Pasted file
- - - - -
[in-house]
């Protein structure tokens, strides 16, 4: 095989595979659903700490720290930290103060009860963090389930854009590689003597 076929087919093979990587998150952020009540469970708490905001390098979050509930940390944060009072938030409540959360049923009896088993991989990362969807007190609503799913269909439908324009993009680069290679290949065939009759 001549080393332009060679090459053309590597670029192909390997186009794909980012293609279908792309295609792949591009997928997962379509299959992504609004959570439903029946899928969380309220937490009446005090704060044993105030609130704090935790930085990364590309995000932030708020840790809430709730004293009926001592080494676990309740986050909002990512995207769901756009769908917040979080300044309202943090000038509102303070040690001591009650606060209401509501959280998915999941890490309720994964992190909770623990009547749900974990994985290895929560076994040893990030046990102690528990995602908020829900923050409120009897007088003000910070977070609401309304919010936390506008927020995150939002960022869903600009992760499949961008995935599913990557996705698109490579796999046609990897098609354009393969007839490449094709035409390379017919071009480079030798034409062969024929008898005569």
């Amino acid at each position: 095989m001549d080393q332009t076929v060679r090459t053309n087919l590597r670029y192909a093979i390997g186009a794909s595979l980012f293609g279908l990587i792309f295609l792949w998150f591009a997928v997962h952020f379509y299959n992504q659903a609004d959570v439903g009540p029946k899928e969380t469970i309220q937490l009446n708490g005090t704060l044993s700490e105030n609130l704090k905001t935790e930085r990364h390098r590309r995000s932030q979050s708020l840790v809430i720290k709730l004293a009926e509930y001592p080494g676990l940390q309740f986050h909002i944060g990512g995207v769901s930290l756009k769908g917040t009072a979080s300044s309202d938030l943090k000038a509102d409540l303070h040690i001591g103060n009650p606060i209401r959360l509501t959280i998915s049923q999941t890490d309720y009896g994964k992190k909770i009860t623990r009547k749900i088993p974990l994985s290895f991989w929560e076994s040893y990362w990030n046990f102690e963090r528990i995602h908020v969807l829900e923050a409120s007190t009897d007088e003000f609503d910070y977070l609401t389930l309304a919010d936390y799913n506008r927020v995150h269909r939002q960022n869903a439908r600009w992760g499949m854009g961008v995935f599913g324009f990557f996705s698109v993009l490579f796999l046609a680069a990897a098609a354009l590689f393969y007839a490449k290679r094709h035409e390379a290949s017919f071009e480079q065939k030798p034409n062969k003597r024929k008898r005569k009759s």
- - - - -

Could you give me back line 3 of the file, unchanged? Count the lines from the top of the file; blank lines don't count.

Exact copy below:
């Amino acid at each position: 095989m001549d080393q332009t076929v060679r090459t053309n087919l590597r670029y192909a093979i390997g186009a794909s595979l980012f293609g279908l990587i792309f295609l792949w998150f591009a997928v997962h952020f379509y299959n992504q659903a609004d959570v439903g009540p029946k899928e969380t469970i309220q937490l009446n708490g005090t704060l044993s700490e105030n609130l704090k905001t935790e930085r990364h390098r590309r995000s932030q979050s708020l840790v809430i720290k709730l004293a009926e509930y001592p080494g676990l940390q309740f986050h909002i944060g990512g995207v769901s930290l756009k769908g917040t009072a979080s300044s309202d938030l943090k000038a509102d409540l303070h040690i001591g103060n009650p606060i209401r959360l509501t959280i998915s049923q999941t890490d309720y009896g994964k992190k909770i009860t623990r009547k749900i088993p974990l994985s290895f991989w929560e076994s040893y990362w990030n046990f102690e963090r528990i995602h908020v969807l829900e923050a409120s007190t009897d007088e003000f609503d910070y977070l609401t389930l309304a919010d936390y799913n506008r927020v995150h269909r939002q960022n869903a439908r600009w992760g499949m854009g961008v995935f599913g324009f990557f996705s698109v993009l490579f796999l046609a680069a990897a098609a354009l590689f393969y007839a490449k290679r094709h035409e390379a290949s017919f071009e480079q065939k030798p034409n062969k003597r024929k008898r005569k009759s």